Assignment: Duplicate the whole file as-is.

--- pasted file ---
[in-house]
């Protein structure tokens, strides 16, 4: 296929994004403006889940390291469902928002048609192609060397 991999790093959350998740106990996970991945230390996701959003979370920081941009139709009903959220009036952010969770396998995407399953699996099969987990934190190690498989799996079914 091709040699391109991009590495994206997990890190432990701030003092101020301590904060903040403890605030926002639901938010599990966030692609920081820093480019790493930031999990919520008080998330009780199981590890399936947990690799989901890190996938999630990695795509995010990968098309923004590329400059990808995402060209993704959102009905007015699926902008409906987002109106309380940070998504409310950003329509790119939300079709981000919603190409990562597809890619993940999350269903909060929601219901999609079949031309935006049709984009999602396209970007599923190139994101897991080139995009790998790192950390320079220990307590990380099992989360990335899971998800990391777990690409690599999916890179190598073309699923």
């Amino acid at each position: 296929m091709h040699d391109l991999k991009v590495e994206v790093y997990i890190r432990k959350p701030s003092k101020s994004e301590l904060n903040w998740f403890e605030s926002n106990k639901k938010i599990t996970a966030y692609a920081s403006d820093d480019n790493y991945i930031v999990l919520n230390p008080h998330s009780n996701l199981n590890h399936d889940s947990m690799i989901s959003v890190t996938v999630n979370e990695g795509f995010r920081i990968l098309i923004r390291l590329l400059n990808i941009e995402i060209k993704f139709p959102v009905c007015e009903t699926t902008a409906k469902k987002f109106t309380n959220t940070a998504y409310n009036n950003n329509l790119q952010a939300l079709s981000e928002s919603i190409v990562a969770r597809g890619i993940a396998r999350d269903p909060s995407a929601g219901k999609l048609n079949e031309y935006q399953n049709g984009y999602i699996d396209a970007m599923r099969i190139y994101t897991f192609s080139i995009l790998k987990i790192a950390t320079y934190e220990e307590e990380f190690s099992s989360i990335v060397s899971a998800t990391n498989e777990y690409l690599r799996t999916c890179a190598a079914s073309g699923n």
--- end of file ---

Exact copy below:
[in-house]
């Protein structure tokens, strides 16, 4: 296929994004403006889940390291469902928002048609192609060397 991999790093959350998740106990996970991945230390996701959003979370920081941009139709009903959220009036952010969770396998995407399953699996099969987990934190190690498989799996079914 091709040699391109991009590495994206997990890190432990701030003092101020301590904060903040403890605030926002639901938010599990966030692609920081820093480019790493930031999990919520008080998330009780199981590890399936947990690799989901890190996938999630990695795509995010990968098309923004590329400059990808995402060209993704959102009905007015699926902008409906987002109106309380940070998504409310950003329509790119939300079709981000919603190409990562597809890619993940999350269903909060929601219901999609079949031309935006049709984009999602396209970007599923190139994101897991080139995009790998790192950390320079220990307590990380099992989360990335899971998800990391777990690409690599999916890179190598073309699923």
């Amino acid at each position: 296929m091709h040699d391109l991999k991009v590495e994206v790093y997990i890190r432990k959350p701030s003092k101020s994004e301590l904060n903040w998740f403890e605030s926002n106990k639901k938010i599990t996970a966030y692609a920081s403006d820093d480019n790493y991945i930031v999990l919520n230390p008080h998330s009780n996701l199981n590890h399936d889940s947990m690799i989901s959003v890190t996938v999630n979370e990695g795509f995010r920081i990968l098309i923004r390291l590329l400059n990808i941009e995402i060209k993704f139709p959102v009905c007015e009903t699926t902008a409906k469902k987002f109106t309380n959220t940070a998504y409310n009036n950003n329509l790119q952010a939300l079709s981000e928002s919603i190409v990562a969770r597809g890619i993940a396998r999350d269903p909060s995407a929601g219901k999609l048609n079949e031309y935006q399953n049709g984009y999602i699996d396209a970007m599923r099969i190139y994101t897991f192609s080139i995009l790998k987990i790192a950390t320079y934190e220990e307590e990380f190690s099992s989360i990335v060397s899971a998800t990391n498989e777990y690409l690599r799996t999916c890179a190598a079914s073309g699923n």